SCHUYLER, HARTLEY AND GRAHAM U.S. CAVALRY OFFICER’S SABER

$1,495.00

Quantity Available: 1

Item Code: 766-1620

Shipping: Determined by Method & Location of buyer

To Order:
Call 717-334-0347,
Fax 717-334-5016, or E-mail

This is a very good example of the regulation Civil War cavalry officer’s saber sold by the well known Civil War military goods firm of Schuyler, Hartley and Graham. This is the 1860 pattern and is complete, with etched blade, full sharkskin wrapped grip with twisted wire binding in place, etched blade, and with scabbard.

The brass hilt is cast and chased with floral motifs on the pommel cap and guard branches, and a raised rosette/shell motif in the inside top of the counterguard. The blade is the typical 1860 form with slightly rounded back edge and partial, narrow fuller. It is etched on both sides with a central foliate cartouche with Arabesque terminals at either end, with a “U.S.” in its center on the reverse and on the obverse an American eagle with wide-spread wings over a leafy branch and an E Pluribus Unum banner scroll. The spine of the blade is etched “Iron Proof.” The reverse ricasso has a clipped corner rectangular panel with the stamped oval Solingen blade maker’s mark of Clauberg with their trademark standing knight. The obverse has etched Schuyler, Hartley and Graham retailers address in the same position.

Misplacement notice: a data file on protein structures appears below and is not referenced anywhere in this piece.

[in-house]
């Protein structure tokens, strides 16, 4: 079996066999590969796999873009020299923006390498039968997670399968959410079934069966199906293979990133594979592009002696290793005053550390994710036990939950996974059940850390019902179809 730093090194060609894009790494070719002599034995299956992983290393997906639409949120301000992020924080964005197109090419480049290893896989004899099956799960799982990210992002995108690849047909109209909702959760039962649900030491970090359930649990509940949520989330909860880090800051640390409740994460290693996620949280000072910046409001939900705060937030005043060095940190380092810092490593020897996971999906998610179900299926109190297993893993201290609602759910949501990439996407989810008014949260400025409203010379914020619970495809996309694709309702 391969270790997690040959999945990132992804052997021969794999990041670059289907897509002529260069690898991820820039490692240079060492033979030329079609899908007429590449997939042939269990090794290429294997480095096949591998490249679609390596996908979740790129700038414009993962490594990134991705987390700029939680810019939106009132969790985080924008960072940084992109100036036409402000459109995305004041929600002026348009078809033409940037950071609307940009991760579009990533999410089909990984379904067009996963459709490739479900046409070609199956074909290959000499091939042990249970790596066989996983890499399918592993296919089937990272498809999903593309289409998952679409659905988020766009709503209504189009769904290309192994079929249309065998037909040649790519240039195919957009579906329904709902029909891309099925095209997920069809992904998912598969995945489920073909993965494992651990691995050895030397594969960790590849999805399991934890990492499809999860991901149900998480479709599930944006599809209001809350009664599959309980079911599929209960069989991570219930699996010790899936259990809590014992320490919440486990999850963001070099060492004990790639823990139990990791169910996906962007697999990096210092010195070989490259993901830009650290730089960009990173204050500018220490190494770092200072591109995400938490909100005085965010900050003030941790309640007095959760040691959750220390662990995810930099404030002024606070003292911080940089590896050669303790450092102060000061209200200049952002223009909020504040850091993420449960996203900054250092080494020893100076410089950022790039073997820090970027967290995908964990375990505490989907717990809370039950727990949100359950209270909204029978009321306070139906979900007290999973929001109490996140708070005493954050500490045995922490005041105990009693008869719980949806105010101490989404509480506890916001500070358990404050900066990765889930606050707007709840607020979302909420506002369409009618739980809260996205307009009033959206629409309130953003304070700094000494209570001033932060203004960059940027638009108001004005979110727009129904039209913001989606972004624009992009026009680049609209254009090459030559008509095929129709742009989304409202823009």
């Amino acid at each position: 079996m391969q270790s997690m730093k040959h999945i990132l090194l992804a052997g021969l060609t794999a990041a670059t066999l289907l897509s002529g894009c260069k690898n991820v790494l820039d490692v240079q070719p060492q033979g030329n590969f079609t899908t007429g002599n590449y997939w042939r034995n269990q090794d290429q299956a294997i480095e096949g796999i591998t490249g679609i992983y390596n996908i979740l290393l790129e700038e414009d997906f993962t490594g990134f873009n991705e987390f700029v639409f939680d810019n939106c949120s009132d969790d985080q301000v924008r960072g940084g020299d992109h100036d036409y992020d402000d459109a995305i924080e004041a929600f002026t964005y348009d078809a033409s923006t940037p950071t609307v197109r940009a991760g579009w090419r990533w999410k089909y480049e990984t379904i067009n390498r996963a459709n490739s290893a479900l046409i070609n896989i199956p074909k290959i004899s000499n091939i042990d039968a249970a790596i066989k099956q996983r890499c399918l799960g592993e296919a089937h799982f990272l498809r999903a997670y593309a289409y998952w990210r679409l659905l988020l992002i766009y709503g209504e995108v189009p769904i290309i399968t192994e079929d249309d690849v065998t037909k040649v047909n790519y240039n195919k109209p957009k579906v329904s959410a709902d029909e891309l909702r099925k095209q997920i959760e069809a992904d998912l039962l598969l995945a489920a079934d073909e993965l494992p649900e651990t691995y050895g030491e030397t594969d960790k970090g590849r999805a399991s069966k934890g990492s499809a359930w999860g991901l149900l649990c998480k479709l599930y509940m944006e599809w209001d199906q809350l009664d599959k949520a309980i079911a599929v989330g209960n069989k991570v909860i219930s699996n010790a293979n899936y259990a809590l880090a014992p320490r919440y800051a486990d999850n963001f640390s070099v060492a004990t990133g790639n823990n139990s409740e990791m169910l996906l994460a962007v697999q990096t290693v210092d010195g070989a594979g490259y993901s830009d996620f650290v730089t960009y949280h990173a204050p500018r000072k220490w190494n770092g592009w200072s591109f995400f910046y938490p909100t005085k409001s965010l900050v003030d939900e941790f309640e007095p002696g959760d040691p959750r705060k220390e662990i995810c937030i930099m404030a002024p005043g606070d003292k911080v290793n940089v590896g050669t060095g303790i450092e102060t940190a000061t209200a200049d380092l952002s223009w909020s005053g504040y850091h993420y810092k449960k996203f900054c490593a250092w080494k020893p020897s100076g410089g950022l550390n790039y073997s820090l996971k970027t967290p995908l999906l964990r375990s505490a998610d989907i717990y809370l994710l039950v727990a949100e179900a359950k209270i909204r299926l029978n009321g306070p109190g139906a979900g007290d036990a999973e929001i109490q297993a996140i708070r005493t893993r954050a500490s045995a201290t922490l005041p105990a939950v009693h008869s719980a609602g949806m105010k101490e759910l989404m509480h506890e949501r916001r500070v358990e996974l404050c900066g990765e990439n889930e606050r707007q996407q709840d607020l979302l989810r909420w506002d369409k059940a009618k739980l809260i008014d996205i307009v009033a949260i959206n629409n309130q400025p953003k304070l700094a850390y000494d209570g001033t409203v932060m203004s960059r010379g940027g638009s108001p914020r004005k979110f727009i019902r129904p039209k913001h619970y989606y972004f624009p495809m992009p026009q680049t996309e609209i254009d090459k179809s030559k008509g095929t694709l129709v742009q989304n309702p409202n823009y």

The blade pad is in place under the guard. The scabbard is plain steel, with drag, both rings, and flat throat in place, and shows some thin brown on the upper portions from its original lacquer finish. The lower portion mixes in some thin gray with the brown and has just two small dings from field use, a few inches above the drag. The blade has a good edge and point, is in the bright, though not mirror finish, with some thin gray areas near the hilt and some brown spots and rubbing to the center of the SH&G address. The etching is fully visible. The grip is very good, with only minor rubs. The hilt has remnants of the original gilt finish in recesses. The point of the counterguard shows some dings and the outer guard branch has a slight push where it separates from the inner branch. Neither detracts much.

Schuyler, Hartley and Graham were major military goods dealers during war, importing swords and sword blades with other parts for assembly into custom orders, and also supplying other firms, etc. See John Thillmann’ s chapter on the firm in his landmark “Civil War Cavalry and Artillery Sabers” for details and examples. Collectors will also be familiar with the available reprints of the firm’s 1864 military goods catalog.

This is a very good example of a cavalry officer’s saber intended for field use. [sr] [ph:m]

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